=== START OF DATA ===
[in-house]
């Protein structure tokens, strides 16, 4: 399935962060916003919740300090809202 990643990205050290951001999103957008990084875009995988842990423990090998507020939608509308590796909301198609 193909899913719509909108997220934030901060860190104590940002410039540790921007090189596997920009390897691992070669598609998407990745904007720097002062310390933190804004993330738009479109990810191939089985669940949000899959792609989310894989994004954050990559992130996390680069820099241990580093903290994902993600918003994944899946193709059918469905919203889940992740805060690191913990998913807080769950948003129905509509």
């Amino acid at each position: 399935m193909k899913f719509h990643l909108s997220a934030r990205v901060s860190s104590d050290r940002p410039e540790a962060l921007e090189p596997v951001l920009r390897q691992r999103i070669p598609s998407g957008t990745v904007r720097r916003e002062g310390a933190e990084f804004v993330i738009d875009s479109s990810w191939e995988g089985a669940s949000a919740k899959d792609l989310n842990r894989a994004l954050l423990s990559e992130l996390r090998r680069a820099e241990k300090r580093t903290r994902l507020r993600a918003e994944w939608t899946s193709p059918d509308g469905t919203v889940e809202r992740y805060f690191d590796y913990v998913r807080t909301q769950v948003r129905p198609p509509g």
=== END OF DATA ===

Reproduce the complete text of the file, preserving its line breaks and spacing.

[in-house]
């Protein structure tokens, strides 16, 4: 399935962060916003919740300090809202 990643990205050290951001999103957008990084875009995988842990423990090998507020939608509308590796909301198609 193909899913719509909108997220934030901060860190104590940002410039540790921007090189596997920009390897691992070669598609998407990745904007720097002062310390933190804004993330738009479109990810191939089985669940949000899959792609989310894989994004954050990559992130996390680069820099241990580093903290994902993600918003994944899946193709059918469905919203889940992740805060690191913990998913807080769950948003129905509509």
């Amino acid at each position: 399935m193909k899913f719509h990643l909108s997220a934030r990205v901060s860190s104590d050290r940002p410039e540790a962060l921007e090189p596997v951001l920009r390897q691992r999103i070669p598609s998407g957008t990745v904007r720097r916003e002062g310390a933190e990084f804004v993330i738009d875009s479109s990810w191939e995988g089985a669940s949000a919740k899959d792609l989310n842990r894989a994004l954050l423990s990559e992130l996390r090998r680069a820099e241990k300090r580093t903290r994902l507020r993600a918003e994944w939608t899946s193709p059918d509308g469905t919203v889940e809202r992740y805060f690191d590796y913990v998913r807080t909301q769950v948003r129905p198609p509509g």